Written by: Michael Den Boer on April 21st, 2016
Theatrical Release Dates: UK, 1965 (Always on Sunday), UK, 1966 (Isadora Duncan, the Biggest Dancer in the World), UK, 1968 (Dante’s Inferno)
Director: Ken Russell (All Films)
Cast: James Lloyd, Annette Robertson, Bryan Pringle, Jacqui Cook, Roland MacLeod, Iza Teller, Dorothy-Rose Gribble, Sheila Van Bloemen, Ann Mitchell (Always on Sunday), Vivian Pickles, Peter Bowles, Alexei Jawdokimov, Murray Melvin, Jeanne Le Bars, Alita Naughton, Sandor Elès (Isadora Duncan, the Biggest Dancer in the World), Oliver Reed, Judith Paris, Andrew Faulds, Iza Teller, Christopher Logue, Gala Mitchell, Pat Ashton, Clive Goodwin (Dante’s Inferno)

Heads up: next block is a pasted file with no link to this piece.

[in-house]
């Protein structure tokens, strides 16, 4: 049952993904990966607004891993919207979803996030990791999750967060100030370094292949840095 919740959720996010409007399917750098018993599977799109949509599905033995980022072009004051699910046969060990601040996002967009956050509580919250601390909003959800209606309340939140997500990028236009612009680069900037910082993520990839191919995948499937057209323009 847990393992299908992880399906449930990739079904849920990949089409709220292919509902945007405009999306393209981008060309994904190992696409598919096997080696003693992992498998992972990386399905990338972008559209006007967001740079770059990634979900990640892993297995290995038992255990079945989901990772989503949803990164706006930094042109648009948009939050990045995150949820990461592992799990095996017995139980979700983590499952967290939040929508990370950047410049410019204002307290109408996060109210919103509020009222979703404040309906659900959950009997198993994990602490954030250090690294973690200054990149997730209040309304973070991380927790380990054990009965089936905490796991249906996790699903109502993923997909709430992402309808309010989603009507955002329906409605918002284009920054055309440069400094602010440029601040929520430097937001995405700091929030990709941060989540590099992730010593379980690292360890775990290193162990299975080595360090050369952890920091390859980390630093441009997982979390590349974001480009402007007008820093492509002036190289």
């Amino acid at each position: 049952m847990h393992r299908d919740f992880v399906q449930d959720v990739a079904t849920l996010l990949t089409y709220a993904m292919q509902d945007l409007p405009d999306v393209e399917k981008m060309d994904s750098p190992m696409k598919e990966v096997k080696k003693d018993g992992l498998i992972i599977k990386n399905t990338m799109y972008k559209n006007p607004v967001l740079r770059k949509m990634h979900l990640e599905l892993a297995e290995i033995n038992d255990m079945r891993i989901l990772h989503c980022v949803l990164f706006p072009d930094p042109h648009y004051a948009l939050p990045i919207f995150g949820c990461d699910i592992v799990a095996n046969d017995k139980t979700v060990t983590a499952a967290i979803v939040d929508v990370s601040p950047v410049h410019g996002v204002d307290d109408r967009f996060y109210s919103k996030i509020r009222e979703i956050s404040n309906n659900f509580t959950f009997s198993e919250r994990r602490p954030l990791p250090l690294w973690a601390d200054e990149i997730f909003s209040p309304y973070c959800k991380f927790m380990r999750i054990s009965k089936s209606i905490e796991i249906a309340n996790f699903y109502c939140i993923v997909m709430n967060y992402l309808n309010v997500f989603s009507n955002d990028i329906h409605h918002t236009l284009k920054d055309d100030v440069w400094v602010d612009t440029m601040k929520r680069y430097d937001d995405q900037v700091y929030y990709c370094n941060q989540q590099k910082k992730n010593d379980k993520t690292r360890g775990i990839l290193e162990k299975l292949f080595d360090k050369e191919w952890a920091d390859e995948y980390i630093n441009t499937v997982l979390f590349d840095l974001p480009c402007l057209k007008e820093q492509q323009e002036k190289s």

BluRay released: March 28th, 2016
Approximate running times: 45 minutes (Always on Sunday), 65 minutes (Isadora Duncan, the Biggest Dancer in the World), 90 minutes (Dante’s Inferno)
Aspect Ratio: 1.33:1 Aspect Ratio / 1080 Interlaced / MPEG-4 AVC (All Films)
Rating: 12 (UK)
Sound: LPCM Mono English (All Films)
Subtitles: English SDH (All Films)
BluRay Release: BFI
Region Coding: Region B / Region 2 PAL
Retail Price: £29.99 (UK)
Before Ken Russell rose to prominence in the 1970’s as one of the most provocative and innovative directors working during that era of cinema. He began his career a documentary filmmaker and Ken Russell: The Great Composers gives fans of his latter cinema output a chance to see three of his most acclaimed documentaries from this era of his career. With the common link between these three selections being music.
Always on Sunday: This documentary chronicles the life of French Post-Impressionist painter Henri Rousseau. During his lifetime his paintings were ridiculed by critics and his legacy is his influence on avant-garde artists.